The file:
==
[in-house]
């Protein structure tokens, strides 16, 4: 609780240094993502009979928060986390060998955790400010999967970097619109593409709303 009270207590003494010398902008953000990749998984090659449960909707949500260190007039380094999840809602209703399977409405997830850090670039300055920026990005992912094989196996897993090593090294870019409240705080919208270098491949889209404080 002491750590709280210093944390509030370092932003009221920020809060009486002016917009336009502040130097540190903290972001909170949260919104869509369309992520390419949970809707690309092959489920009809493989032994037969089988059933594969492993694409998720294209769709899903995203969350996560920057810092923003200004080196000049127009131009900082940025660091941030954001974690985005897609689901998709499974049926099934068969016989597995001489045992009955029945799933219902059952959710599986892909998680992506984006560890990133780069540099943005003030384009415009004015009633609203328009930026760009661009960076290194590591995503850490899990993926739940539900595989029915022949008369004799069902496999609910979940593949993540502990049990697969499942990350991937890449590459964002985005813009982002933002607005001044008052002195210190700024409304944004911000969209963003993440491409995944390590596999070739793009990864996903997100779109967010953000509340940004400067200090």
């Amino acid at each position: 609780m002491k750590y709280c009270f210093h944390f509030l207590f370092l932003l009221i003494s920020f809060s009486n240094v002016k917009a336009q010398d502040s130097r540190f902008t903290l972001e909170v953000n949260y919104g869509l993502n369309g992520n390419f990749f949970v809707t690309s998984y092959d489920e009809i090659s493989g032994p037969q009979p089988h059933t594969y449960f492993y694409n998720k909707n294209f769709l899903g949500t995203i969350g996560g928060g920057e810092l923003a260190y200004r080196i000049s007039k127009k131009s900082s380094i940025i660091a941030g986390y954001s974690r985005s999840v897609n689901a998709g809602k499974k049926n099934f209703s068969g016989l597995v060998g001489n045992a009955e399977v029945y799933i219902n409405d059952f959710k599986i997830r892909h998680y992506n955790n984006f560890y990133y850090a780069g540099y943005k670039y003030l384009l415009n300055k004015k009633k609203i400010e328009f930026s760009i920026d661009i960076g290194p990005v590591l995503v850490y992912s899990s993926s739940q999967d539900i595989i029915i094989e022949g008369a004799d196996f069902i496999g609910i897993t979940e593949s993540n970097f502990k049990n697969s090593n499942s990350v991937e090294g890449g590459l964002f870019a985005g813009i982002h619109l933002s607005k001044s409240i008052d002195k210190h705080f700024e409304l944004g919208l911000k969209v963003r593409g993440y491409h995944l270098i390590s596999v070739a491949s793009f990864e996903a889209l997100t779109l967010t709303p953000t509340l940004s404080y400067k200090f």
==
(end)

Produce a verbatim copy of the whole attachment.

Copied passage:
[in-house]
């Protein structure tokens, strides 16, 4: 609780240094993502009979928060986390060998955790400010999967970097619109593409709303 009270207590003494010398902008953000990749998984090659449960909707949500260190007039380094999840809602209703399977409405997830850090670039300055920026990005992912094989196996897993090593090294870019409240705080919208270098491949889209404080 002491750590709280210093944390509030370092932003009221920020809060009486002016917009336009502040130097540190903290972001909170949260919104869509369309992520390419949970809707690309092959489920009809493989032994037969089988059933594969492993694409998720294209769709899903995203969350996560920057810092923003200004080196000049127009131009900082940025660091941030954001974690985005897609689901998709499974049926099934068969016989597995001489045992009955029945799933219902059952959710599986892909998680992506984006560890990133780069540099943005003030384009415009004015009633609203328009930026760009661009960076290194590591995503850490899990993926739940539900595989029915022949008369004799069902496999609910979940593949993540502990049990697969499942990350991937890449590459964002985005813009982002933002607005001044008052002195210190700024409304944004911000969209963003993440491409995944390590596999070739793009990864996903997100779109967010953000509340940004400067200090």
């Amino acid at each position: 609780m002491k750590y709280c009270f210093h944390f509030l207590f370092l932003l009221i003494s920020f809060s009486n240094v002016k917009a336009q010398d502040s130097r540190f902008t903290l972001e909170v953000n949260y919104g869509l993502n369309g992520n390419f990749f949970v809707t690309s998984y092959d489920e009809i090659s493989g032994p037969q009979p089988h059933t594969y449960f492993y694409n998720k909707n294209f769709l899903g949500t995203i969350g996560g928060g920057e810092l923003a260190y200004r080196i000049s007039k127009k131009s900082s380094i940025i660091a941030g986390y954001s974690r985005s999840v897609n689901a998709g809602k499974k049926n099934f209703s068969g016989l597995v060998g001489n045992a009955e399977v029945y799933i219902n409405d059952f959710k599986i997830r892909h998680y992506n955790n984006f560890y990133y850090a780069g540099y943005k670039y003030l384009l415009n300055k004015k009633k609203i400010e328009f930026s760009i920026d661009i960076g290194p990005v590591l995503v850490y992912s899990s993926s739940q999967d539900i595989i029915i094989e022949g008369a004799d196996f069902i496999g609910i897993t979940e593949s993540n970097f502990k049990n697969s090593n499942s990350v991937e090294g890449g590459l964002f870019a985005g813009i982002h619109l933002s607005k001044s409240i008052d002195k210190h705080f700024e409304l944004g919208l911000k969209v963003r593409g993440y491409h995944l270098i390590s596999v070739a491949s793009f990864e996903a889209l997100t779109l967010t709303p953000t509340l940004s404080y400067k200090f």